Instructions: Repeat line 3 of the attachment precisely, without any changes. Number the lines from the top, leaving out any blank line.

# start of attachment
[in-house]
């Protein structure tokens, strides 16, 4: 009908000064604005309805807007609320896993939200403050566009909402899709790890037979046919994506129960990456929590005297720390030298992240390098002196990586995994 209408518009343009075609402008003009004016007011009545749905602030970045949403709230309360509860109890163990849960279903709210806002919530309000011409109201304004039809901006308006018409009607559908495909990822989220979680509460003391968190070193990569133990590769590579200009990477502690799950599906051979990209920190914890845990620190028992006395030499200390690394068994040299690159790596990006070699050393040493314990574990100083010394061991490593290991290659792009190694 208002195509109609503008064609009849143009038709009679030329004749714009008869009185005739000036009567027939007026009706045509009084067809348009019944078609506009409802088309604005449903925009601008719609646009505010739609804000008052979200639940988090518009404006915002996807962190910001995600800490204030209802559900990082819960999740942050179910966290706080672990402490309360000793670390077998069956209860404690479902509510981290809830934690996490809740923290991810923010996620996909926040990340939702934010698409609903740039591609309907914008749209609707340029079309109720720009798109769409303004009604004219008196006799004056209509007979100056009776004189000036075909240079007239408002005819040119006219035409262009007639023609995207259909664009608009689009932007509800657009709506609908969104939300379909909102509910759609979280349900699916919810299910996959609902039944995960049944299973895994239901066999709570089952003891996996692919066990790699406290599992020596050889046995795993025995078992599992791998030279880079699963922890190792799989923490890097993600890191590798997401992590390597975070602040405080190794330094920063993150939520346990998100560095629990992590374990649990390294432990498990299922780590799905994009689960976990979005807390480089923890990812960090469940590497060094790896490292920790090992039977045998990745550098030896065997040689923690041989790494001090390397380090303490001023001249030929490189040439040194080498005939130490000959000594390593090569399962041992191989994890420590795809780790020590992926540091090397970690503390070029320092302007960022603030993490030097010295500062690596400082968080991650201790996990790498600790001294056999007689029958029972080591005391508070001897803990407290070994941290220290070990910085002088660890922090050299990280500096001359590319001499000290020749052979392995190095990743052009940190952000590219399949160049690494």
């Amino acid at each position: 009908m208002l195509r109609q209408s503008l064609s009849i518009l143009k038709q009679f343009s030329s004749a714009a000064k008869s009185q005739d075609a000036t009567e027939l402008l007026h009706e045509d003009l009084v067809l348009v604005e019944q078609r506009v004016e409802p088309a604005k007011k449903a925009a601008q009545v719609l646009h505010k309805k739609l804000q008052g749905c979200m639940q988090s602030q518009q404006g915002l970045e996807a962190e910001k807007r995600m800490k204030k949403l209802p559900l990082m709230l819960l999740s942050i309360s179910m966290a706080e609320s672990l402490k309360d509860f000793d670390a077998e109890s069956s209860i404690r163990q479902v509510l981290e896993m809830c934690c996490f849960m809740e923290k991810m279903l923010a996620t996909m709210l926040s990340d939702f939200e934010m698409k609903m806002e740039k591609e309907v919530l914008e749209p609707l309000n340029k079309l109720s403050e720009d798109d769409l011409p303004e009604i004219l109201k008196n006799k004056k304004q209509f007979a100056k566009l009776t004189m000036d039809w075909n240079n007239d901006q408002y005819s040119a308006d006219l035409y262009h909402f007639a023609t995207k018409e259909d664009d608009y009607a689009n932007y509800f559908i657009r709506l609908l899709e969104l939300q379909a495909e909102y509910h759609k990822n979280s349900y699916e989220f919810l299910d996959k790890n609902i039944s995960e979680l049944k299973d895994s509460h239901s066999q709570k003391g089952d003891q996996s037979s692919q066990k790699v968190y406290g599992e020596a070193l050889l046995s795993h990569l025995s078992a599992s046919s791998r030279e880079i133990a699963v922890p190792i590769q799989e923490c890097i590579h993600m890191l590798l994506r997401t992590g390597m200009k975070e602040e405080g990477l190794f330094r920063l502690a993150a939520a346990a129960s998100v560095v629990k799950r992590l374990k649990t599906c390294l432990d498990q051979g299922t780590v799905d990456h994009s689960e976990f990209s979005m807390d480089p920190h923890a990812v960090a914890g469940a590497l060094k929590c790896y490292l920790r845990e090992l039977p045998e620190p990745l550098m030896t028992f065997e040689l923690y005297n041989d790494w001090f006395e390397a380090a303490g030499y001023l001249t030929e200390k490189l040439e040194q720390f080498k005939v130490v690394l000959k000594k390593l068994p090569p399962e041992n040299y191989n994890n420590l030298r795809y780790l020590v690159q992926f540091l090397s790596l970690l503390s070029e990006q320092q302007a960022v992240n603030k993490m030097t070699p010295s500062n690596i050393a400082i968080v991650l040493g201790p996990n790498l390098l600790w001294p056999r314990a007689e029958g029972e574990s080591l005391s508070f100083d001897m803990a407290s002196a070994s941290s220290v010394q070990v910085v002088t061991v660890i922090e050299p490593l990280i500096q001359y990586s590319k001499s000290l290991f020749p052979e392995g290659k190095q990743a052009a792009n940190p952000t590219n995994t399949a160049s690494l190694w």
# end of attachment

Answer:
């Amino acid at each position: 009908m208002l195509r109609q209408s503008l064609s009849i518009l143009k038709q009679f343009s030329s004749a714009a000064k008869s009185q005739d075609a000036t009567e027939l402008l007026h009706e045509d003009l009084v067809l348009v604005e019944q078609r506009v004016e409802p088309a604005k007011k449903a925009a601008q009545v719609l646009h505010k309805k739609l804000q008052g749905c979200m639940q988090s602030q518009q404006g915002l970045e996807a962190e910001k807007r995600m800490k204030k949403l209802p559900l990082m709230l819960l999740s942050i309360s179910m966290a706080e609320s672990l402490k309360d509860f000793d670390a077998e109890s069956s209860i404690r163990q479902v509510l981290e896993m809830c934690c996490f849960m809740e923290k991810m279903l923010a996620t996909m709210l926040s990340d939702f939200e934010m698409k609903m806002e740039k591609e309907v919530l914008e749209p609707l309000n340029k079309l109720s403050e720009d798109d769409l011409p303004e009604i004219l109201k008196n006799k004056k304004q209509f007979a100056k566009l009776t004189m000036d039809w075909n240079n007239d901006q408002y005819s040119a308006d006219l035409y262009h909402f007639a023609t995207k018409e259909d664009d608009y009607a689009n932007y509800f559908i657009r709506l609908l899709e969104l939300q379909a495909e909102y509910h759609k990822n979280s349900y699916e989220f919810l299910d996959k790890n609902i039944s995960e979680l049944k299973d895994s509460h239901s066999q709570k003391g089952d003891q996996s037979s692919q066990k790699v968190y406290g599992e020596a070193l050889l046995s795993h990569l025995s078992a599992s046919s791998r030279e880079i133990a699963v922890p190792i590769q799989e923490c890097i590579h993600m890191l590798l994506r997401t992590g390597m200009k975070e602040e405080g990477l190794f330094r920063l502690a993150a939520a346990a129960s998100v560095v629990k799950r992590l374990k649990t599906c390294l432990d498990q051979g299922t780590v799905d990456h994009s689960e976990f990209s979005m807390d480089p920190h923890a990812v960090a914890g469940a590497l060094k929590c790896y490292l920790r845990e090992l039977p045998e620190p990745l550098m030896t028992f065997e040689l923690y005297n041989d790494w001090f006395e390397a380090a303490g030499y001023l001249t030929e200390k490189l040439e040194q720390f080498k005939v130490v690394l000959k000594k390593l068994p090569p399962e041992n040299y191989n994890n420590l030298r795809y780790l020590v690159q992926f540091l090397s790596l970690l503390s070029e990006q320092q302007a960022v992240n603030k993490m030097t070699p010295s500062n690596i050393a400082i968080v991650l040493g201790p996990n790498l390098l600790w001294p056999r314990a007689e029958g029972e574990s080591l005391s508070f100083d001897m803990a407290s002196a070994s941290s220290v010394q070990v910085v002088t061991v660890i922090e050299p490593l990280i500096q001359y990586s590319k001499s000290l290991f020749p052979e392995g290659k190095q990743a052009a792009n940190p952000t590219n995994t399949a160049s690494l190694w």